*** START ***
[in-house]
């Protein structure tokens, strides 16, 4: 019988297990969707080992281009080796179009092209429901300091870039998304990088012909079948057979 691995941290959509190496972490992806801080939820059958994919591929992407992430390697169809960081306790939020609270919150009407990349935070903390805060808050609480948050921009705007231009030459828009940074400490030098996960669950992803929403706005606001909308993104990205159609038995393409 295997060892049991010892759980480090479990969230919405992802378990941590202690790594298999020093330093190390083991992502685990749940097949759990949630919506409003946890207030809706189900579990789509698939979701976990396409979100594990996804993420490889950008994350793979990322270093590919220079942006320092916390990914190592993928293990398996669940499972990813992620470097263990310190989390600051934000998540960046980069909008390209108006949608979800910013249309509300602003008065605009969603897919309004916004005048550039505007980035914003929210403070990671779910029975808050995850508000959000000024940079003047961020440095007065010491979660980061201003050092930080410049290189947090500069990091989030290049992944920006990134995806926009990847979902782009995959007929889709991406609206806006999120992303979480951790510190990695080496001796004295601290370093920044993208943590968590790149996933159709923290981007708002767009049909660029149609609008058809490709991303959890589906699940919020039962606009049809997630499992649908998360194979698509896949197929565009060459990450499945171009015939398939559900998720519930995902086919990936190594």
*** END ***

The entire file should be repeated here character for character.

[in-house]
């Protein structure tokens, strides 16, 4: 019988297990969707080992281009080796179009092209429901300091870039998304990088012909079948057979 691995941290959509190496972490992806801080939820059958994919591929992407992430390697169809960081306790939020609270919150009407990349935070903390805060808050609480948050921009705007231009030459828009940074400490030098996960669950992803929403706005606001909308993104990205159609038995393409 295997060892049991010892759980480090479990969230919405992802378990941590202690790594298999020093330093190390083991992502685990749940097949759990949630919506409003946890207030809706189900579990789509698939979701976990396409979100594990996804993420490889950008994350793979990322270093590919220079942006320092916390990914190592993928293990398996669940499972990813992620470097263990310190989390600051934000998540960046980069909008390209108006949608979800910013249309509300602003008065605009969603897919309004916004005048550039505007980035914003929210403070990671779910029975808050995850508000959000000024940079003047961020440095007065010491979660980061201003050092930080410049290189947090500069990091989030290049992944920006990134995806926009990847979902782009995959007929889709991406609206806006999120992303979480951790510190990695080496001796004295601290370093920044993208943590968590790149996933159709923290981007708002767009049909660029149609609008058809490709991303959890589906699940919020039962606009049809997630499992649908998360194979698509896949197929565009060459990450499945171009015939398939559900998720519930995902086919990936190594």